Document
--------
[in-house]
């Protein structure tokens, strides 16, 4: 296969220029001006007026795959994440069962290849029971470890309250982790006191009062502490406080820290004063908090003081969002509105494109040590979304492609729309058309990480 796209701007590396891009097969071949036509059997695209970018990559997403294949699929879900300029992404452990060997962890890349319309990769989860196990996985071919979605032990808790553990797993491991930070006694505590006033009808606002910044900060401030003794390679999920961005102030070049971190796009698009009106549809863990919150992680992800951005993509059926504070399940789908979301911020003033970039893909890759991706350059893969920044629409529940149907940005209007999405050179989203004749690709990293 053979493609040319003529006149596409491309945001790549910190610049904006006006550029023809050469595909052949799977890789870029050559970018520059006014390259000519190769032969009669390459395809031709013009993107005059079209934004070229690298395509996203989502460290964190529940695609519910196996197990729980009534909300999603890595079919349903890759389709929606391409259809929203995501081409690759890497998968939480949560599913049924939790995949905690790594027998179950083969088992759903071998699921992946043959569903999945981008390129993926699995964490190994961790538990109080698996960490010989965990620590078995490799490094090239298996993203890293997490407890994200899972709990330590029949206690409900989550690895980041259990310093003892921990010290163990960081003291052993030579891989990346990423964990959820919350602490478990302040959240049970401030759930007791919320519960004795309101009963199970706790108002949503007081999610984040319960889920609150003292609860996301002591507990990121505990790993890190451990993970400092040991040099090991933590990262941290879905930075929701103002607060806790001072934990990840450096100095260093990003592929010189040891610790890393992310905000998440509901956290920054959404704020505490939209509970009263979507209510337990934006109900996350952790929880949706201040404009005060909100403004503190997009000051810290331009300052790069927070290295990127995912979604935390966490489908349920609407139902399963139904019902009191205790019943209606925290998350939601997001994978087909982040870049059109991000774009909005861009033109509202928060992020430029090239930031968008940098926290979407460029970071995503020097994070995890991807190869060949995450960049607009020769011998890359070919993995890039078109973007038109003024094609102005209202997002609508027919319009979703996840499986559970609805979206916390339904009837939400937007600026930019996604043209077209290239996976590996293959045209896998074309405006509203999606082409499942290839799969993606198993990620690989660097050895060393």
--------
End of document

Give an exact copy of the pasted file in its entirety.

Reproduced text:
[in-house]
């Protein structure tokens, strides 16, 4: 296969220029001006007026795959994440069962290849029971470890309250982790006191009062502490406080820290004063908090003081969002509105494109040590979304492609729309058309990480 796209701007590396891009097969071949036509059997695209970018990559997403294949699929879900300029992404452990060997962890890349319309990769989860196990996985071919979605032990808790553990797993491991930070006694505590006033009808606002910044900060401030003794390679999920961005102030070049971190796009698009009106549809863990919150992680992800951005993509059926504070399940789908979301911020003033970039893909890759991706350059893969920044629409529940149907940005209007999405050179989203004749690709990293 053979493609040319003529006149596409491309945001790549910190610049904006006006550029023809050469595909052949799977890789870029050559970018520059006014390259000519190769032969009669390459395809031709013009993107005059079209934004070229690298395509996203989502460290964190529940695609519910196996197990729980009534909300999603890595079919349903890759389709929606391409259809929203995501081409690759890497998968939480949560599913049924939790995949905690790594027998179950083969088992759903071998699921992946043959569903999945981008390129993926699995964490190994961790538990109080698996960490010989965990620590078995490799490094090239298996993203890293997490407890994200899972709990330590029949206690409900989550690895980041259990310093003892921990010290163990960081003291052993030579891989990346990423964990959820919350602490478990302040959240049970401030759930007791919320519960004795309101009963199970706790108002949503007081999610984040319960889920609150003292609860996301002591507990990121505990790993890190451990993970400092040991040099090991933590990262941290879905930075929701103002607060806790001072934990990840450096100095260093990003592929010189040891610790890393992310905000998440509901956290920054959404704020505490939209509970009263979507209510337990934006109900996350952790929880949706201040404009005060909100403004503190997009000051810290331009300052790069927070290295990127995912979604935390966490489908349920609407139902399963139904019902009191205790019943209606925290998350939601997001994978087909982040870049059109991000774009909005861009033109509202928060992020430029090239930031968008940098926290979407460029970071995503020097994070995890991807190869060949995450960049607009020769011998890359070919993995890039078109973007038109003024094609102005209202997002609508027919319009979703996840499986559970609805979206916390339904009837939400937007600026930019996604043209077209290239996976590996293959045209896998074309405006509203999606082409499942290839799969993606198993990620690989660097050895060393």